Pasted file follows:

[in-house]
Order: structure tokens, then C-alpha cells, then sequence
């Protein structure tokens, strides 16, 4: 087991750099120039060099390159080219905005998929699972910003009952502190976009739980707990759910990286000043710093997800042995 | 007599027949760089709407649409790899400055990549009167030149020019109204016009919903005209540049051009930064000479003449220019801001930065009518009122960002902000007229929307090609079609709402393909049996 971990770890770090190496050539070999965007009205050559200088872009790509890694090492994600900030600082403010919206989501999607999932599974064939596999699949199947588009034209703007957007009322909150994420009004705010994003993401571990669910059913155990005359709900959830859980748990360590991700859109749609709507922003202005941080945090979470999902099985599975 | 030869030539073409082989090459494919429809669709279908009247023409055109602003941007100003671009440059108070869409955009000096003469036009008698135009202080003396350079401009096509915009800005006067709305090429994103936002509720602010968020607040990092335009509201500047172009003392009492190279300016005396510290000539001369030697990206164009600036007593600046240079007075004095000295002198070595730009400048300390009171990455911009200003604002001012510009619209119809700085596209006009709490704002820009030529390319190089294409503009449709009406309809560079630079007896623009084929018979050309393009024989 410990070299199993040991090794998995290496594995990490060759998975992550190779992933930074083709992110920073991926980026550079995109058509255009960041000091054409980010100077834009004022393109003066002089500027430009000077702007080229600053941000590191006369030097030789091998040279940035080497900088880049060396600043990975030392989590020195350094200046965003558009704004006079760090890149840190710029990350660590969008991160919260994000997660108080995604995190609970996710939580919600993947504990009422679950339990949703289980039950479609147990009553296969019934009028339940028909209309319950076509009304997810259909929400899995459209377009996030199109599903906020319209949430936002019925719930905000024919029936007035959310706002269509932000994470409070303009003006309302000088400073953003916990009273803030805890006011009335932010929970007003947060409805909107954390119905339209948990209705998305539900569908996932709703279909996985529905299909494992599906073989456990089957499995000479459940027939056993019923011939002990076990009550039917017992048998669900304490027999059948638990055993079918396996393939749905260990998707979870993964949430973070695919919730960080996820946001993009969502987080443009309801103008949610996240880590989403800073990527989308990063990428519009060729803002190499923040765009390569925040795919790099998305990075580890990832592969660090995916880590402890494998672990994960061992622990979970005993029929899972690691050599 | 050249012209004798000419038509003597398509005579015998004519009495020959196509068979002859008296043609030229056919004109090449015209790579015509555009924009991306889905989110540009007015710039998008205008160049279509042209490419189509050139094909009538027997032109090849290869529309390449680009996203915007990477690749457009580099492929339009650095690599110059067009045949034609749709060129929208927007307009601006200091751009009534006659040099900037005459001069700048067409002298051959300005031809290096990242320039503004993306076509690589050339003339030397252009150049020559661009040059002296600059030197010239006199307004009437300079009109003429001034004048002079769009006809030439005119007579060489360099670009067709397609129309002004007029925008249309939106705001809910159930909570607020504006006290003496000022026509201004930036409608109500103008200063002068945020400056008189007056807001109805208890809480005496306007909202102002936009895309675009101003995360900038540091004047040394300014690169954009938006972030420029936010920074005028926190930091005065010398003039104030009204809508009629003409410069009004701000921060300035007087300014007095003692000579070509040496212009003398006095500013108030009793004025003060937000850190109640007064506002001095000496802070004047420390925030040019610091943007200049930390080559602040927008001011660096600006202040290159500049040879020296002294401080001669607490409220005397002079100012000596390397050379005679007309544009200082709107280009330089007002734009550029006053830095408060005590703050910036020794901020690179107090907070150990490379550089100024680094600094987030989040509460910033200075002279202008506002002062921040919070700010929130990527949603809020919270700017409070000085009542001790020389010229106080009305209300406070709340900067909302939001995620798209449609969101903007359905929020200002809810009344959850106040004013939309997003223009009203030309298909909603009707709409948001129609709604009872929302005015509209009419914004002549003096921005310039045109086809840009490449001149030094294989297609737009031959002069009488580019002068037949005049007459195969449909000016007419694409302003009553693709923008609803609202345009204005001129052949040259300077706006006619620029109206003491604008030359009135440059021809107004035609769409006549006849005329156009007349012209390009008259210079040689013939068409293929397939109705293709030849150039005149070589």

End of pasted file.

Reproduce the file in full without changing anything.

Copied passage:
[in-house]
Order: structure tokens, then C-alpha cells, then sequence
């Protein structure tokens, strides 16, 4: 087991750099120039060099390159080219905005998929699972910003009952502190976009739980707990759910990286000043710093997800042995 | 007599027949760089709407649409790899400055990549009167030149020019109204016009919903005209540049051009930064000479003449220019801001930065009518009122960002902000007229929307090609079609709402393909049996 971990770890770090190496050539070999965007009205050559200088872009790509890694090492994600900030600082403010919206989501999607999932599974064939596999699949199947588009034209703007957007009322909150994420009004705010994003993401571990669910059913155990005359709900959830859980748990360590991700859109749609709507922003202005941080945090979470999902099985599975 | 030869030539073409082989090459494919429809669709279908009247023409055109602003941007100003671009440059108070869409955009000096003469036009008698135009202080003396350079401009096509915009800005006067709305090429994103936002509720602010968020607040990092335009509201500047172009003392009492190279300016005396510290000539001369030697990206164009600036007593600046240079007075004095000295002198070595730009400048300390009171990455911009200003604002001012510009619209119809700085596209006009709490704002820009030529390319190089294409503009449709009406309809560079630079007896623009084929018979050309393009024989 410990070299199993040991090794998995290496594995990490060759998975992550190779992933930074083709992110920073991926980026550079995109058509255009960041000091054409980010100077834009004022393109003066002089500027430009000077702007080229600053941000590191006369030097030789091998040279940035080497900088880049060396600043990975030392989590020195350094200046965003558009704004006079760090890149840190710029990350660590969008991160919260994000997660108080995604995190609970996710939580919600993947504990009422679950339990949703289980039950479609147990009553296969019934009028339940028909209309319950076509009304997810259909929400899995459209377009996030199109599903906020319209949430936002019925719930905000024919029936007035959310706002269509932000994470409070303009003006309302000088400073953003916990009273803030805890006011009335932010929970007003947060409805909107954390119905339209948990209705998305539900569908996932709703279909996985529905299909494992599906073989456990089957499995000479459940027939056993019923011939002990076990009550039917017992048998669900304490027999059948638990055993079918396996393939749905260990998707979870993964949430973070695919919730960080996820946001993009969502987080443009309801103008949610996240880590989403800073990527989308990063990428519009060729803002190499923040765009390569925040795919790099998305990075580890990832592969660090995916880590402890494998672990994960061992622990979970005993029929899972690691050599 | 050249012209004798000419038509003597398509005579015998004519009495020959196509068979002859008296043609030229056919004109090449015209790579015509555009924009991306889905989110540009007015710039998008205008160049279509042209490419189509050139094909009538027997032109090849290869529309390449680009996203915007990477690749457009580099492929339009650095690599110059067009045949034609749709060129929208927007307009601006200091751009009534006659040099900037005459001069700048067409002298051959300005031809290096990242320039503004993306076509690589050339003339030397252009150049020559661009040059002296600059030197010239006199307004009437300079009109003429001034004048002079769009006809030439005119007579060489360099670009067709397609129309002004007029925008249309939106705001809910159930909570607020504006006290003496000022026509201004930036409608109500103008200063002068945020400056008189007056807001109805208890809480005496306007909202102002936009895309675009101003995360900038540091004047040394300014690169954009938006972030420029936010920074005028926190930091005065010398003039104030009204809508009629003409410069009004701000921060300035007087300014007095003692000579070509040496212009003398006095500013108030009793004025003060937000850190109640007064506002001095000496802070004047420390925030040019610091943007200049930390080559602040927008001011660096600006202040290159500049040879020296002294401080001669607490409220005397002079100012000596390397050379005679007309544009200082709107280009330089007002734009550029006053830095408060005590703050910036020794901020690179107090907070150990490379550089100024680094600094987030989040509460910033200075002279202008506002002062921040919070700010929130990527949603809020919270700017409070000085009542001790020389010229106080009305209300406070709340900067909302939001995620798209449609969101903007359905929020200002809810009344959850106040004013939309997003223009009203030309298909909603009707709409948001129609709604009872929302005015509209009419914004002549003096921005310039045109086809840009490449001149030094294989297609737009031959002069009488580019002068037949005049007459195969449909000016007419694409302003009553693709923008609803609202345009204005001129052949040259300077706006006619620029109206003491604008030359009135440059021809107004035609769409006549006849005329156009007349012209390009008259210079040689013939068409293929397939109705293709030849150039005149070589």